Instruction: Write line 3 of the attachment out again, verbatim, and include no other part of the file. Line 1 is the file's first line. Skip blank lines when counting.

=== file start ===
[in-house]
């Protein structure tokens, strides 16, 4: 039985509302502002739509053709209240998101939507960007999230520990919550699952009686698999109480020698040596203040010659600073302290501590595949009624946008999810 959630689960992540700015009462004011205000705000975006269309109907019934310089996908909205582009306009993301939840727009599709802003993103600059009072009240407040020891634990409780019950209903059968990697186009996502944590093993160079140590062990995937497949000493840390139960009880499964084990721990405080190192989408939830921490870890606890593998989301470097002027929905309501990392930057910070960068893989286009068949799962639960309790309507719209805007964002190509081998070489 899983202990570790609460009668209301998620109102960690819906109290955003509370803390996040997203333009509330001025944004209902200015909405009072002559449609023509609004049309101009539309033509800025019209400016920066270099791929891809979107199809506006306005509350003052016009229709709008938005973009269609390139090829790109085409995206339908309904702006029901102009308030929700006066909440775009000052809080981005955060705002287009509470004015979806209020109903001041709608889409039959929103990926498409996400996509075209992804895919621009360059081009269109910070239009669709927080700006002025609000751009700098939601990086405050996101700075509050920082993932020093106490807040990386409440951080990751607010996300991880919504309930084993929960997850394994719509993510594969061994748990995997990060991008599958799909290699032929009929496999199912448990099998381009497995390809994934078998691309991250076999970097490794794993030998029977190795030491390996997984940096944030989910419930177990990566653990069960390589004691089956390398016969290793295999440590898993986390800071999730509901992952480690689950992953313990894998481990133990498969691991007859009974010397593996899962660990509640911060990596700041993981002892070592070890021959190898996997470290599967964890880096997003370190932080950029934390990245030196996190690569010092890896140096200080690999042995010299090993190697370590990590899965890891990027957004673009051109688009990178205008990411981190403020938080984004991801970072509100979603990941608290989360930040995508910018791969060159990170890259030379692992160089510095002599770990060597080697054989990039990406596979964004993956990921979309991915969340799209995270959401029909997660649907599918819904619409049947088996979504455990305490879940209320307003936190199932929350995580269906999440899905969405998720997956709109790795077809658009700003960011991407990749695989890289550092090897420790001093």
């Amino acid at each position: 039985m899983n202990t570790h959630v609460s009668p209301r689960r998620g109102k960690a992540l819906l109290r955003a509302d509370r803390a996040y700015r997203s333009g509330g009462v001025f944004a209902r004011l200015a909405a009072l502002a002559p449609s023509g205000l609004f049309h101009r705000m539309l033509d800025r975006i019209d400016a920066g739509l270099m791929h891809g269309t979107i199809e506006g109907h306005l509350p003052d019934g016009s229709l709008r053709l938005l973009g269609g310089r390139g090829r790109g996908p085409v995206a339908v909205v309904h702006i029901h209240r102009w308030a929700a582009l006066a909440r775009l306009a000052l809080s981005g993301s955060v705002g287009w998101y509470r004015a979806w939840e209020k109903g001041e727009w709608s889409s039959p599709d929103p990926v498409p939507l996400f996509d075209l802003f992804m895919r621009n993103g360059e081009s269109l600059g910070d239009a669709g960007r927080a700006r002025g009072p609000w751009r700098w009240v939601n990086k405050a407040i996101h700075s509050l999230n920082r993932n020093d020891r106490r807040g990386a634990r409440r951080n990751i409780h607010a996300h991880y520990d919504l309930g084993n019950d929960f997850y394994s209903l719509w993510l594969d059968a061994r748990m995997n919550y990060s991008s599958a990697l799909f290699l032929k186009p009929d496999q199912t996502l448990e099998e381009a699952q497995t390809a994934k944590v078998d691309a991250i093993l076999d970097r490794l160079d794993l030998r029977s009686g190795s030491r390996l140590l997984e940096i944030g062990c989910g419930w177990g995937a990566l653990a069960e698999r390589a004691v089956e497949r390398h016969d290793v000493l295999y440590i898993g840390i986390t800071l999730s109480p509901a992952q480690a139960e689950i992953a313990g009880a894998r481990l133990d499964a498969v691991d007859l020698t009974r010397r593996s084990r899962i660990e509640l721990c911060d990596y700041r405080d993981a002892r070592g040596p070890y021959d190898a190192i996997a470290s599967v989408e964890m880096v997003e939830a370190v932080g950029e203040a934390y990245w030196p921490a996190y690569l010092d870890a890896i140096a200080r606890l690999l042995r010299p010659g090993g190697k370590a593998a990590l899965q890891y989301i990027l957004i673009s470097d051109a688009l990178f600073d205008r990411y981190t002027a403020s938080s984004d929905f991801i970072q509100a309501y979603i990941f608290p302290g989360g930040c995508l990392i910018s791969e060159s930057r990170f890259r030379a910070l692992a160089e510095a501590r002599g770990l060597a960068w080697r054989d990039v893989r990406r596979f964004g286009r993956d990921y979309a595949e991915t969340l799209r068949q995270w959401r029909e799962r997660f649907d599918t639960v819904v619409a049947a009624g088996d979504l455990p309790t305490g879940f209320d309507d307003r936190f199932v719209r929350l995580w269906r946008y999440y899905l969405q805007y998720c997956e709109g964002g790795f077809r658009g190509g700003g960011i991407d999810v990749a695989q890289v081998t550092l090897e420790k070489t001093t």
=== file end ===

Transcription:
């Amino acid at each position: 039985m899983n202990t570790h959630v609460s009668p209301r689960r998620g109102k960690a992540l819906l109290r955003a509302d509370r803390a996040y700015r997203s333009g509330g009462v001025f944004a209902r004011l200015a909405a009072l502002a002559p449609s023509g205000l609004f049309h101009r705000m539309l033509d800025r975006i019209d400016a920066g739509l270099m791929h891809g269309t979107i199809e506006g109907h306005l509350p003052d019934g016009s229709l709008r053709l938005l973009g269609g310089r390139g090829r790109g996908p085409v995206a339908v909205v309904h702006i029901h209240r102009w308030a929700a582009l006066a909440r775009l306009a000052l809080s981005g993301s955060v705002g287009w998101y509470r004015a979806w939840e209020k109903g001041e727009w709608s889409s039959p599709d929103p990926v498409p939507l996400f996509d075209l802003f992804m895919r621009n993103g360059e081009s269109l600059g910070d239009a669709g960007r927080a700006r002025g009072p609000w751009r700098w009240v939601n990086k405050a407040i996101h700075s509050l999230n920082r993932n020093d020891r106490r807040g990386a634990r409440r951080n990751i409780h607010a996300h991880y520990d919504l309930g084993n019950d929960f997850y394994s209903l719509w993510l594969d059968a061994r748990m995997n919550y990060s991008s599958a990697l799909f290699l032929k186009p009929d496999q199912t996502l448990e099998e381009a699952q497995t390809a994934k944590v078998d691309a991250i093993l076999d970097r490794l160079d794993l030998r029977s009686g190795s030491r390996l140590l997984e940096i944030g062990c989910g419930w177990g995937a990566l653990a069960e698999r390589a004691v089956e497949r390398h016969d290793v000493l295999y440590i898993g840390i986390t800071l999730s109480p509901a992952q480690a139960e689950i992953a313990g009880a894998r481990l133990d499964a498969v691991d007859l020698t009974r010397r593996s084990r899962i660990e509640l721990c911060d990596y700041r405080d993981a002892r070592g040596p070890y021959d190898a190192i996997a470290s599967v989408e964890m880096v997003e939830a370190v932080g950029e203040a934390y990245w030196p921490a996190y690569l010092d870890a890896i140096a200080r606890l690999l042995r010299p010659g090993g190697k370590a593998a990590l899965q890891y989301i990027l957004i673009s470097d051109a688009l990178f600073d205008r990411y981190t002027a403020s938080s984004d929905f991801i970072q509100a309501y979603i990941f608290p302290g989360g930040c995508l990392i910018s791969e060159s930057r990170f890259r030379a910070l692992a160089e510095a501590r002599g770990l060597a960068w080697r054989d990039v893989r990406r596979f964004g286009r993956d990921y979309a595949e991915t969340l799209r068949q995270w959401r029909e799962r997660f649907d599918t639960v819904v619409a049947a009624g088996d979504l455990p309790t305490g879940f209320d309507d307003r936190f199932v719209r929350l995580w269906r946008y999440y899905l969405q805007y998720c997956e709109g964002g790795f077809r658009g190509g700003g960011i991407d999810v990749a695989q890289v081998t550092l090897e420790k070489t001093t």